There is also a rich literature of field experiments offering financial incentives for health promoting behavior. Giné et al. [19] show that financial incentives can promote smoking cessation. Volpp et al [20] show that incentives can induce subjects to lose weight in the short term, but in the long-term, post-incentive period the weight is regained. Incentives can also be used to increase gym attendance and exercise. Again, it is not clear that healthy behaviors are sustained in the post-incentive period. See [21, 22] for systematic reviews. In general, this research shows financial incentives influence people to adapt healthier behaviors. However, given their short time frames, such experiments are limited in their ability to measure the effects of interventions on health outcomes and cost.

These bodies of research illustrate the methodological challenges in assessing the effects of policy alternatives with respect to population health and total health care costs. The vast majority of healthcare costs and disease burdens are associated with important risk factors directly or indirectly behavioral, such as an obesogenic diet, lack of physical activity, smoking and drug use. In addition, the effects of behavior accumulate over many decades, suggesting that full policy impacts may accumulate slowly over time. Another challenge is that people can prepare for, and prevent, disease events along several different fronts. Examples are saving money, purchasing health insurance, changing habitual behavior, and engaging in preventative surveillance and treatment. Since different policies may affect the value of investing in those fronts, assessing total impacts will require an understanding of potential substitutions and complements between policies and individual behavior. Because of these challenges, there is very little causal evidence regarding the impacts of healthcare policy alternatives, despite the very precise statistics on costs and morbidity and the vigor of the policy debate.

Laboratory experiments can be important guides and complements to field experiments which are orders of magnitude costlier, riskier, and more time consuming. The laboratory offers many distinct advantages: the possibility to explore outside the realm of current feasibility, and the possibility to examine changes at the societal level, avoiding potential biases caused by ignoring counterfactuals due to selective participation and defection. Most importantly, the laboratory allows clear identification of moral hazard and adverse selection because the parameters of the environment are perfectly known to the experimenter, and measurements of all outcomes are precise and never obscured by difficult-to-discover costs or self-reported values. Finally, if a particular experimental treatment has negative consequences, they are directly manifested by diminished cash payoffs to participants rather than physical consequence in the real world. Salient results are guaranteed if participants simply prefer more reward to less [23]. Laboratory controlled decision-making experiments have proven to be a valid way to reduce complicated systems to essential operational features that can be used to test the impacts of rule-making policies before much costlier real-world implementation is attempted. For example, experimental electricity markets [24] have examined and improved the operational principles of the annual $14.5 trillion dollar energy industry (8.3% GDP), in which a tiny 1% improvement in efficiency is worth billions! Energy generation and distribution is fraught with complex non-linear dynamics and stochastic uncertainties, and it was highly regulated and long thought to be unamenable to incentive-based management. The fact that results from laboratory experiments with student subjects had external validity and were informative about about potential policy reforms in these complex markets, gives promise that controlled lab experiments can also provide insight into how policy alternatives might influence health, healthcare and insurance decisions.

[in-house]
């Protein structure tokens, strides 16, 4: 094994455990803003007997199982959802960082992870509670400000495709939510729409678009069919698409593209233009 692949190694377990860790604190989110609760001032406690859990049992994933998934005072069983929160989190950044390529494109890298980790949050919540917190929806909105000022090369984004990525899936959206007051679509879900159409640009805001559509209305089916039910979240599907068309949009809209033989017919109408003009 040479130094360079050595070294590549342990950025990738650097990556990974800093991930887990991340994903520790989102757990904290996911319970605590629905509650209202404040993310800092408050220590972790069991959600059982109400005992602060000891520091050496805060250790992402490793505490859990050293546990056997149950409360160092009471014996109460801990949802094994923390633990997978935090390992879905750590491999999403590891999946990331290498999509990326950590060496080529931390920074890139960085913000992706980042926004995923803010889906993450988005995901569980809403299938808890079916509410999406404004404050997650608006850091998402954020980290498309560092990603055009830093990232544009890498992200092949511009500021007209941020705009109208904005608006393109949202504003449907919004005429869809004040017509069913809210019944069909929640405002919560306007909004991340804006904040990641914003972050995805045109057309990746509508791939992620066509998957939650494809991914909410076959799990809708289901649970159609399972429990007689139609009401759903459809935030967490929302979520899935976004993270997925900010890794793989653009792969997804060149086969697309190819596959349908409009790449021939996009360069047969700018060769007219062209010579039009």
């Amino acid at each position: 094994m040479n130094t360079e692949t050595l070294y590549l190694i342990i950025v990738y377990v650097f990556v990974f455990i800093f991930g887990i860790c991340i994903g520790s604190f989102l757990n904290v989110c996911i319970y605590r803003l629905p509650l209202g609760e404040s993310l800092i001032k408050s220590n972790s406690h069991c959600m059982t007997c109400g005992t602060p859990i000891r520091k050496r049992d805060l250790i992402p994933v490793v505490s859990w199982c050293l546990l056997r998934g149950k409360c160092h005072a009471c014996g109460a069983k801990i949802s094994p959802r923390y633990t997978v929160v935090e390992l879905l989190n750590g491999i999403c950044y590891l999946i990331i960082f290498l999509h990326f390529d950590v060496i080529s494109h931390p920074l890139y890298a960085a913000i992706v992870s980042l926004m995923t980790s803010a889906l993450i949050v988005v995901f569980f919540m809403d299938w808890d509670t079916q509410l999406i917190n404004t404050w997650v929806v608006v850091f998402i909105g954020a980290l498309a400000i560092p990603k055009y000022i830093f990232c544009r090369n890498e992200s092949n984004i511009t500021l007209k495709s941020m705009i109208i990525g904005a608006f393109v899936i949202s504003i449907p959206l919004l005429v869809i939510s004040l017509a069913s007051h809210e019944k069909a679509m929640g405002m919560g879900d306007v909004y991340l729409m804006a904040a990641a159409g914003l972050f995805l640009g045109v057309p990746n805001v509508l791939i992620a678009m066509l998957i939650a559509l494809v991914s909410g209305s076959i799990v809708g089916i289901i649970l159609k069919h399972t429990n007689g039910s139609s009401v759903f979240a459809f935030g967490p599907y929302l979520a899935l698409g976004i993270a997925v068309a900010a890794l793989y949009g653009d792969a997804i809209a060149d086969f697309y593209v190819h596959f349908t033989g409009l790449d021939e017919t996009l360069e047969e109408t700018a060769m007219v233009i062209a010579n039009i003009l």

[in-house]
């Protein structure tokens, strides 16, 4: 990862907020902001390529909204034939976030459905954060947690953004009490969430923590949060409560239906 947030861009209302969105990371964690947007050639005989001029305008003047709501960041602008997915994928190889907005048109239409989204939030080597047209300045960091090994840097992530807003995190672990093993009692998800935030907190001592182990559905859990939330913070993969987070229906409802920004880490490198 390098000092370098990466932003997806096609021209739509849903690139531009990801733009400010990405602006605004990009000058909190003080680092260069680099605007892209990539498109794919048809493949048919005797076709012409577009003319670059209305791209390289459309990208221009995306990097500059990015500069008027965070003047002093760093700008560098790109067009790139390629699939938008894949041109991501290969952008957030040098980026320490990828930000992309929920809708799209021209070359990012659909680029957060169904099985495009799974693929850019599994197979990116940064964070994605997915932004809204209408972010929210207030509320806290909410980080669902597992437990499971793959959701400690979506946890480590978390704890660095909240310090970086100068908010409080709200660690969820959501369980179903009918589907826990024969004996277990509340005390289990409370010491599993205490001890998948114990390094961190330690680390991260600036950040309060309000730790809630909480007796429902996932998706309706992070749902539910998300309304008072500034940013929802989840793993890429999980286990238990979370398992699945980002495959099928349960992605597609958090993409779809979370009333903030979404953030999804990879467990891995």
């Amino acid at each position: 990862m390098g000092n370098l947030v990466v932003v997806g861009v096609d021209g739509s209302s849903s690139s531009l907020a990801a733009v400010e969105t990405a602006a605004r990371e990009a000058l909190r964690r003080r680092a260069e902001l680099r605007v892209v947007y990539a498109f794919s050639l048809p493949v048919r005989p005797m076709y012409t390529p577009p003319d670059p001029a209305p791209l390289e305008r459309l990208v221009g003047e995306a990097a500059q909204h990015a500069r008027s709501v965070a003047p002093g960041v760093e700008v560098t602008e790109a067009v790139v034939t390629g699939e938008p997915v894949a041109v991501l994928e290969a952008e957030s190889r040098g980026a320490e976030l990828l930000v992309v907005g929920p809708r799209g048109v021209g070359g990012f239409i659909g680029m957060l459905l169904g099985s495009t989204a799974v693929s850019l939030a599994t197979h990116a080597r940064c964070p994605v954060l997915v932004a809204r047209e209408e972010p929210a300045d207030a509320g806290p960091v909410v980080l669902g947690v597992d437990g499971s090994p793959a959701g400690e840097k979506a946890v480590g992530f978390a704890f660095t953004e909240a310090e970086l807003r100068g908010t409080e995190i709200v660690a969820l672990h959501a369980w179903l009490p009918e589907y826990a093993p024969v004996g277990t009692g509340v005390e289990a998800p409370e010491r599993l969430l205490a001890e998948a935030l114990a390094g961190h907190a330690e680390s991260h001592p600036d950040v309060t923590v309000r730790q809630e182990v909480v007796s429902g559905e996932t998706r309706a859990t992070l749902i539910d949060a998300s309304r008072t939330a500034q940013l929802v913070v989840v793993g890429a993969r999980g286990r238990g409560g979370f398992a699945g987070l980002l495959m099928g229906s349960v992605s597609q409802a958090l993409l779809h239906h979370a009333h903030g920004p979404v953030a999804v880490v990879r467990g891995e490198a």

This paper introduces a new, complementary experimental economic approach to address those challenges in examining the effects of health insurance policy alternatives on behavior and health outcomes over the life course. This experiment compares two types of premium systems for health insurance, one based on individual responsibility and the other on group-level cost and risk sharing.

Our experimental design tests predictions as to how cost sharing in health insurance premiums impact the following outcomes: 1) decisions about whether to purchase insurance; 2) behaviors that prevent or increase the risk of adverse health events; 3) overall health levels; 4) longevity; 5) savings; 6) overall welfare and 7) disparities in health and welfare due to income and age.

The paper proceeds as follows. The next section presents detailed descriptions of the the experimental environment and research design, the theoretical model motivating the experiment, and theoretical results which show how the optimal time paths of consumption and investments in health should vary as a function of the insurance and income treatments, from which we make predictions of subject behavior. Section three presents the empirical results and analyzes the treatment effects on subject behavior. The discussion section presents a summary of our main findings and discusses some weaknesses in the current design and appropriate directions for future research. The conclusion addresses how our approach complements existing approaches.